II. Legal Standards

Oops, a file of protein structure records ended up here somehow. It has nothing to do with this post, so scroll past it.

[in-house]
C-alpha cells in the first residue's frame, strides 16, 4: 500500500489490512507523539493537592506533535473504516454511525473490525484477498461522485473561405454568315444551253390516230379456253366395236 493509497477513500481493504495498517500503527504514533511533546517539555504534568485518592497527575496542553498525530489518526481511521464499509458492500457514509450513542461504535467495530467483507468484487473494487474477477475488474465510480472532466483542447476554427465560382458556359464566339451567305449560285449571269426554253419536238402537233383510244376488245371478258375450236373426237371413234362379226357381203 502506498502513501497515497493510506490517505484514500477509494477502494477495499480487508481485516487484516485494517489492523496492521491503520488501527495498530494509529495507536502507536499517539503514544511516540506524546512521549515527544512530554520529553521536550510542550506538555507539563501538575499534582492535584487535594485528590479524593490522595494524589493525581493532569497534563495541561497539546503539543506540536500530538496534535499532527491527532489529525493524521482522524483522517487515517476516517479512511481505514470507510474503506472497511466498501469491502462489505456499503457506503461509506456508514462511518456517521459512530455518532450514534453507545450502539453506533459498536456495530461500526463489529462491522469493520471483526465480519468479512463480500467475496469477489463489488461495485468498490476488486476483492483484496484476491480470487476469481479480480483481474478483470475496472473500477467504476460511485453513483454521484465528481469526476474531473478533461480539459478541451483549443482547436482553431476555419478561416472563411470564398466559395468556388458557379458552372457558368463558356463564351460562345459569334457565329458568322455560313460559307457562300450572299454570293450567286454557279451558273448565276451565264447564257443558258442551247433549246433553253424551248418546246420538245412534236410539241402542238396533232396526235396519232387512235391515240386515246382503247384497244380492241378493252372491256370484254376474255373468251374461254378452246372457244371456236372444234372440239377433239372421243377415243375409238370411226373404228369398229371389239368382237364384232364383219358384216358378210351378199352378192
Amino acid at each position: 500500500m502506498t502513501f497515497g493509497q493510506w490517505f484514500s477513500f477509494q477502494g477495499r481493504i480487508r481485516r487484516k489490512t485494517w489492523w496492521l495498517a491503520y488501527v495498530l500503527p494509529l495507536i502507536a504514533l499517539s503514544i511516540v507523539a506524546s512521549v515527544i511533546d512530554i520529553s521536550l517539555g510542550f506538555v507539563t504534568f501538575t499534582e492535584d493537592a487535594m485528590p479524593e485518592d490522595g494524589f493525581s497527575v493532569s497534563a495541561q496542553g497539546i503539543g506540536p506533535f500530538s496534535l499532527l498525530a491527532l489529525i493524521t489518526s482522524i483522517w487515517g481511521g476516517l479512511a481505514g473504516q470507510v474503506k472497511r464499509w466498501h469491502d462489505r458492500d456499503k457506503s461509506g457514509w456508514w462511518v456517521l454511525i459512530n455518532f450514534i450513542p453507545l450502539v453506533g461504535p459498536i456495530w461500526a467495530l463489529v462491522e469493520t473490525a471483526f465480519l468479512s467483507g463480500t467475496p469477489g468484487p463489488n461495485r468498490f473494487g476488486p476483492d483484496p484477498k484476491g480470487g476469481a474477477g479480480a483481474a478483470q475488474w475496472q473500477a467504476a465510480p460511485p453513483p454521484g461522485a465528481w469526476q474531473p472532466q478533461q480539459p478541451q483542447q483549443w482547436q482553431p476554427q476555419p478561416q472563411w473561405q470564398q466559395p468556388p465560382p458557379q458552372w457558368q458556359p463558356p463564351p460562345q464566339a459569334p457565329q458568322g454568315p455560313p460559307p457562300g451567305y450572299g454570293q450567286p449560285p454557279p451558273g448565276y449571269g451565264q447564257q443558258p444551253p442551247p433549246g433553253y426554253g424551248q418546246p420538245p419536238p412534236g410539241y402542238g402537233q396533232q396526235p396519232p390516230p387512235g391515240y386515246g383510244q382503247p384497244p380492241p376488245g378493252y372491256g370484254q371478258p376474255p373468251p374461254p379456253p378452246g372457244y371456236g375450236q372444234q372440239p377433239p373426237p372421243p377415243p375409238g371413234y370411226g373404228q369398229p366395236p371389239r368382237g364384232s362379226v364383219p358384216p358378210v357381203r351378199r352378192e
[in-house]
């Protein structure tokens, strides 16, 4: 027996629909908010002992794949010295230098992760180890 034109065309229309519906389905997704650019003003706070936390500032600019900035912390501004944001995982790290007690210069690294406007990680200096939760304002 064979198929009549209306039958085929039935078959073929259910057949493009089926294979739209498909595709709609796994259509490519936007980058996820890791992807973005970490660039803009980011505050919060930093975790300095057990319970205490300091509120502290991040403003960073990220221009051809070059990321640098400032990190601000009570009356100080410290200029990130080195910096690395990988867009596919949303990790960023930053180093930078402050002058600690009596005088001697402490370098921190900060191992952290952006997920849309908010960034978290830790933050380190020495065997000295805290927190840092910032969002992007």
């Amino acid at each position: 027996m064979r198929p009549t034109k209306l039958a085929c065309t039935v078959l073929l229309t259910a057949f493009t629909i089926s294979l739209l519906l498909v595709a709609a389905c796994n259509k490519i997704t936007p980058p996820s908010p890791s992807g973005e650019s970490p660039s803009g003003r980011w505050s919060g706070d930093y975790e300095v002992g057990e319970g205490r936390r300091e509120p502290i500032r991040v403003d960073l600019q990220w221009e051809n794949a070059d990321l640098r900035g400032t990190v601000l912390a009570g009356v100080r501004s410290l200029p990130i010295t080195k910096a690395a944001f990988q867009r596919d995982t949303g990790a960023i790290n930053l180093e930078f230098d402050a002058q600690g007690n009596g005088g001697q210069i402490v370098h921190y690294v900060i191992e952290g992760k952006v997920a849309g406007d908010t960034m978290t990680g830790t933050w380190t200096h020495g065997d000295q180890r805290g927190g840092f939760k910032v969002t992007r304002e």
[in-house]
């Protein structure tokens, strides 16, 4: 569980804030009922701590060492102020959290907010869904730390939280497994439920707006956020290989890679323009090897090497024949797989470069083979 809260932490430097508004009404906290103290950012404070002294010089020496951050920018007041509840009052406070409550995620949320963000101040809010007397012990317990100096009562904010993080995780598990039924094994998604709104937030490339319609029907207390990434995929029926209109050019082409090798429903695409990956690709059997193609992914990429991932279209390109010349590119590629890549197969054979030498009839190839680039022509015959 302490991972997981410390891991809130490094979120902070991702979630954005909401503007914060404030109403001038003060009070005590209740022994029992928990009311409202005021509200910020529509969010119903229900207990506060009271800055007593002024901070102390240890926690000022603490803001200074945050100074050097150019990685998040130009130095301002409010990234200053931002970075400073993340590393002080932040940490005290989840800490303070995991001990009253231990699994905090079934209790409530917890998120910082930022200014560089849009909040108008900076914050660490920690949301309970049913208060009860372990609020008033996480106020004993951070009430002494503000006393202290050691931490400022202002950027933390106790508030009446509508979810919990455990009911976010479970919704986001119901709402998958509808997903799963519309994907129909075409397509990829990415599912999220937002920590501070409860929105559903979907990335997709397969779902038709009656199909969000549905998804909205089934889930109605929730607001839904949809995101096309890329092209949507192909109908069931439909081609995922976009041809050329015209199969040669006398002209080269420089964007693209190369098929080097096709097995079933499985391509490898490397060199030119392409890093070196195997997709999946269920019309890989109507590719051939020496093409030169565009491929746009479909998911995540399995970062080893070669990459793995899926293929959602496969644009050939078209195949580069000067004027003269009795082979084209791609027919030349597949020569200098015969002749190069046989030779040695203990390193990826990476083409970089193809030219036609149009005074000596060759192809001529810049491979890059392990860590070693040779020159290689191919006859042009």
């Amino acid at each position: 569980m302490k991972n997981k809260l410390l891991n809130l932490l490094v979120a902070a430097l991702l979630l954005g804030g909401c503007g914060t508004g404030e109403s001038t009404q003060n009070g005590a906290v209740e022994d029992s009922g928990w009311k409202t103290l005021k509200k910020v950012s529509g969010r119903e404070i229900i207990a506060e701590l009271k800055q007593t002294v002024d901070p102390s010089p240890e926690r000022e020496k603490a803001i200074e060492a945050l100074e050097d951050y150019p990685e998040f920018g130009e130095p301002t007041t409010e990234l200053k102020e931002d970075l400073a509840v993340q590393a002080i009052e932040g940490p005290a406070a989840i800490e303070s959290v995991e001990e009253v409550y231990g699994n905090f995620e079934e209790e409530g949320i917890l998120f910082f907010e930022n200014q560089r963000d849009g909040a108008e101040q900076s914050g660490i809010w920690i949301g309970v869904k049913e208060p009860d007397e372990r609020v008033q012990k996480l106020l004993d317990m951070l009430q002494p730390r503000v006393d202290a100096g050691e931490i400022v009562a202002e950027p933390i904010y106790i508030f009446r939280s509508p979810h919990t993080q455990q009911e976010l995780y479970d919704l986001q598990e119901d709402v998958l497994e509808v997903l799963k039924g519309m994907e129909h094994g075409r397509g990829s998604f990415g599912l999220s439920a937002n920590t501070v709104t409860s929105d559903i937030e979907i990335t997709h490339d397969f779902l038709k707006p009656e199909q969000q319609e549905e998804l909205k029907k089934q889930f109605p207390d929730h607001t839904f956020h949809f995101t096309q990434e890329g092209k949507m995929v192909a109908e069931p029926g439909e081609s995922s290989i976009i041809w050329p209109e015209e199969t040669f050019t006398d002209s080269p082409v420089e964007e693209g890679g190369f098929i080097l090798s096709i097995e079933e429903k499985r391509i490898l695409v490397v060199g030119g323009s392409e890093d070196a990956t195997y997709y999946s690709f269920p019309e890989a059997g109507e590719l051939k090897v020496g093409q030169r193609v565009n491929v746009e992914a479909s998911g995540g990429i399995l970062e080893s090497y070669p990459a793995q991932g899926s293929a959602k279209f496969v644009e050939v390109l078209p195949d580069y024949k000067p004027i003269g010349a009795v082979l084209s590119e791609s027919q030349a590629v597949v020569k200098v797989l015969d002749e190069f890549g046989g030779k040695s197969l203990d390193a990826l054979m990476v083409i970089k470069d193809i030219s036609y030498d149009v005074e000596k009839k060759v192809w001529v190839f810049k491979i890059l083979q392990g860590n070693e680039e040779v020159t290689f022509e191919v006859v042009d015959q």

Under Federal Rule of Civil Procedure 12(b)(6), a claim may be dismissed because of the plaintiff's "failure to state a claim upon which relief can be granted." A dismissal under Rule 12(b)(6) may be based on the lack of a cognizable legal theory or on the absence of sufficient facts alleged under a cognizable legal theory. Navarro v. Block, 250 F.3d 729, 732 (9th Cir. 2001). "While a complaint attacked by a Rule 12(b)(6) motion to dismiss does not need detailed factual allegations, a plaintiff's obligation to provide the 'grounds' of his 'entitlement to relief' requires more than labels and conclusions, and a formulaic recitation of the elements of a cause of action will not do. Factual allegations must be enough to raise a right to relief above the speculative level, on the assumption that all the allegations in the complaint are true (even if doubtful in fact)....a well-pleaded complaint may proceed even if it strikes a savvy judge that actual proof of those facts is improbable" Bell Atl. Corp. v. Twombly, 550 U.S. 544, 555-56 (2007), citations omitted. "[O]nly a complaint that states a plausible claim for relief survives a motion to dismiss. Determining whether a complaint states a plausible claim for relief will, as the Court of Appeals observed, be a context-specific task that requires the reviewing court to draw on its judicial experience and common sense. But where the well-pleaded facts do not permit the court to infer more than the mere possibility of misconduct, the complaint has alleged -- but it has not shown that the pleader is entitled to relief." Ashcroft v. Iqbal, 129 S.Ct. 1937, 1950 (2009), citations omitted. The court is not required "to accept as true allegations that are merely conclusory, unwarranted deductions of fact, or unreasonable inferences." Sprewell v. Golden State Warriors, 266 F.3d 979, 988 (9th Cir. 2001). The court must also assume that "general allegations embrace those specific facts that are necessary to support the claim." Lujan v. Nat'l Wildlife Fed'n, 497 U.S. 871, 889 (1990), citing Conley v. Gibson, 355 U.S. 41, 47 (1957), overruled on other grounds at 127 S.Ct. 1955, 1969. Thus, the determinative question is whether there is any set of "facts that could be proved consistent with the allegations of the complaint" that would entitle plaintiff to some relief. Swierkiewicz v. Sorema N.A., 534 U.S. 506, 514 (2002). At the other bound, courts will not assume that plaintiffs "can prove facts which [they have] not alleged, or that the defendants have violated...laws in ways that have not been alleged." Associated General Contractors of California, Inc. v. California State Council of Carpenters, 459 U.S. 519, 526 (1983).